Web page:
What better time to release an ebook about the American Revolution than on America’s birthday? In this ebook, Nikolaus Kimla lays out some important lessons you can learn from this historic event. As all you history buffs out there know, the American War of Independence is one of the most remarkable events in world history. There are a number of interesting parallels between this struggle and sales, salespeople and companies which are discussed in this ebook.
Why is it important to take a regular look back in history? Because in doing so there are many lessons we can learn. We can borrow principles and strategies and most importantly, perhaps we can refrain from repeating earlier mistakes.
Chapter 1: Sales, Commerce and the War of American Independence
The first lesson we can learn here is this: Starting up any new enterprise or even a sales force is never easy. Anyone who’s ever started something–a state, an enterprise, or any other ongoing concern–usually has quite a story to tell. Growing it is generally somewhat painful. There will be virtual casualties. Anyone who sets out with a goal such as this does so with the hopes that it will all go smoothly, that everyone will be happy and get along. This is never the case, and the War of American Independence shows us how something great comes to be built. It is painful and costly.
Chapter 2: Freedom, Liberty and Sales Teams
Today the word freedom has a different connotation than it did at the time of the revolution. There was a term common at that time: “public good.” Public good meant the greater good of the community, in these little communities where most people lived. Today the word “freedom” has a very different meaning than it did then.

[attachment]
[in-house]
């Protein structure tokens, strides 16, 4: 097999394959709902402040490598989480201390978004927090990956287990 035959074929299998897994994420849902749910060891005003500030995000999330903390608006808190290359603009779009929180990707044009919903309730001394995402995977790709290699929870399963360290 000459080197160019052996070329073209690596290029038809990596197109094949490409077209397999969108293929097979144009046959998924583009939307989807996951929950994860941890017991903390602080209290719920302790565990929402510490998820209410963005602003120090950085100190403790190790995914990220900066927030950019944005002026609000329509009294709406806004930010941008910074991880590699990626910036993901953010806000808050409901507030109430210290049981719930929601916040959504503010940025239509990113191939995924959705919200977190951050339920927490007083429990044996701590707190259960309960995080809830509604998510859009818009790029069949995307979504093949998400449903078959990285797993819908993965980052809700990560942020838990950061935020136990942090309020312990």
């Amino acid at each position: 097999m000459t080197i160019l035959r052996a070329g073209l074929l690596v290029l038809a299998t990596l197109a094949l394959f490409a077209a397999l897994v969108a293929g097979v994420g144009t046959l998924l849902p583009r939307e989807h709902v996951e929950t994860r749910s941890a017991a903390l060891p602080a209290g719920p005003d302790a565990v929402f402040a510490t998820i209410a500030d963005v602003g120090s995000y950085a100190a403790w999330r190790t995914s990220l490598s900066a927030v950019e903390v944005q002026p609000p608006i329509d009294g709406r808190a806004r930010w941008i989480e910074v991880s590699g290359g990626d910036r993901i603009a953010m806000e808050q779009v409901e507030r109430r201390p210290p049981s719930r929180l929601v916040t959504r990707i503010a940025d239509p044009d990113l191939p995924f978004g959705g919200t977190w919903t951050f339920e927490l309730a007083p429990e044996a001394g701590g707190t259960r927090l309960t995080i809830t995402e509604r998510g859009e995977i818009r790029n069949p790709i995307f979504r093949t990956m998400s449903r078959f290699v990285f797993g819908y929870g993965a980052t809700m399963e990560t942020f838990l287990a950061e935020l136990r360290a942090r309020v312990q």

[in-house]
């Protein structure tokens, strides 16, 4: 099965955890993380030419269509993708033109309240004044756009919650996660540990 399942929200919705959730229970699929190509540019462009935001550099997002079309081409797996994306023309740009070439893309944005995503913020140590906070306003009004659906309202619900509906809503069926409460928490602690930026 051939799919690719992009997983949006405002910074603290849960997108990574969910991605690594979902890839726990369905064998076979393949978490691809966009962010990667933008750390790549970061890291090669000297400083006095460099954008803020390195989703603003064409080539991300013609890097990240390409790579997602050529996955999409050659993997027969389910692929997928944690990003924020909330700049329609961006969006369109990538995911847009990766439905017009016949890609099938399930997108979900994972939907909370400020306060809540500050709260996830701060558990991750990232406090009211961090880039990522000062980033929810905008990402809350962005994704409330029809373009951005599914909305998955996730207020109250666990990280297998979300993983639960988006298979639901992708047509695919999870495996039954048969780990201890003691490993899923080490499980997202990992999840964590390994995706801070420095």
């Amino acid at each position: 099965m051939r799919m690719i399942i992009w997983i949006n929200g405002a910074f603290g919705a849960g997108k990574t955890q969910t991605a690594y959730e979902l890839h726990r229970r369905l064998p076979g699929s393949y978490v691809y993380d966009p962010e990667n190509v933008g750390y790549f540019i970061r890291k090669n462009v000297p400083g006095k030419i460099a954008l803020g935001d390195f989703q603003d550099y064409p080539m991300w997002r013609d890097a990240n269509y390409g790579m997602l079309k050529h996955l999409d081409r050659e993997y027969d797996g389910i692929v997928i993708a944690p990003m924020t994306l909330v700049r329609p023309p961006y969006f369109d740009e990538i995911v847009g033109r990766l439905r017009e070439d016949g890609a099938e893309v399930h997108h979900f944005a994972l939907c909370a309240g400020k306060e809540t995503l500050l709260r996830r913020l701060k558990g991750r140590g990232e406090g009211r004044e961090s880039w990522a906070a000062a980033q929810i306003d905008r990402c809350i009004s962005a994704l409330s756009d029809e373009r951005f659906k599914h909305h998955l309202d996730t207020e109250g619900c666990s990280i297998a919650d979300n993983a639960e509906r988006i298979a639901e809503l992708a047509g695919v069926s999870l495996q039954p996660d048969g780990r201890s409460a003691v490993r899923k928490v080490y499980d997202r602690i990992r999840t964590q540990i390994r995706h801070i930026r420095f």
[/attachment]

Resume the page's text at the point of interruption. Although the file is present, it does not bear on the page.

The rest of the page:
Chapter 3: A Fighting Force or a Sales Force–It Still Takes Purpose and Vision
For the British, the conflict in the colonies should have been a walk in the park. They had every advantage over the colonists. But as history shows, the Americans certainly won. They have the most powerful nation on Earth to show for it. So what did the Americans have that the British lacked?
Chapter 4: Composition of an Army; Composition of a Sales Force
If you were to start a company today, you would of course want to hire the best people. This would require that you pay for them, in some cases handsomely. George Washington didn’t have that option, as his fledgeling government and army was all but broke. The only choice open to him was to recruit personnel that were dedicated to the cause.
Chapter 5: Raising Up a Business or Sales Force: How to Engage and Fight
To get a business up and running, or to work at one, can be as tough as a war–perhaps not physically, but oftentimes emotionally and stress-wise. Why? Because there is competition, and competition can often fight unfairly, illegally, without integrity. Just like it did in the American Revolution, today engagement takes endurance. You need staff that will hang in there and stick it out.
Chapter 6: In a Sales Force or a Company, There Can Always Be a Benedict Arnold
For over 200 years in the US, the name Benedict Arnold has been synonymous with “traitor.” To call someone a “Benedict Arnold” means that someone has committed treason of the highest order. When faced with any situation such as this, a leader and a company must ask themselves how they will overcome it. How did George Washington overcome this betrayal?
Chapter 7: Vision and Mission: A Company’s Version of the Constitution
In 1787 the Constitutional Convention was convened with the stated purpose of drafting a new constitution, but with a further purpose of creating a stronger and more stable government. The new constitution came into force in 1789, and both purposes were achieved and resulted in an enormously long-lasting success. Nearly 250 years later, it’s still with us and going strong. What can we learn from the creation of such a constitution, that might be applied to a company?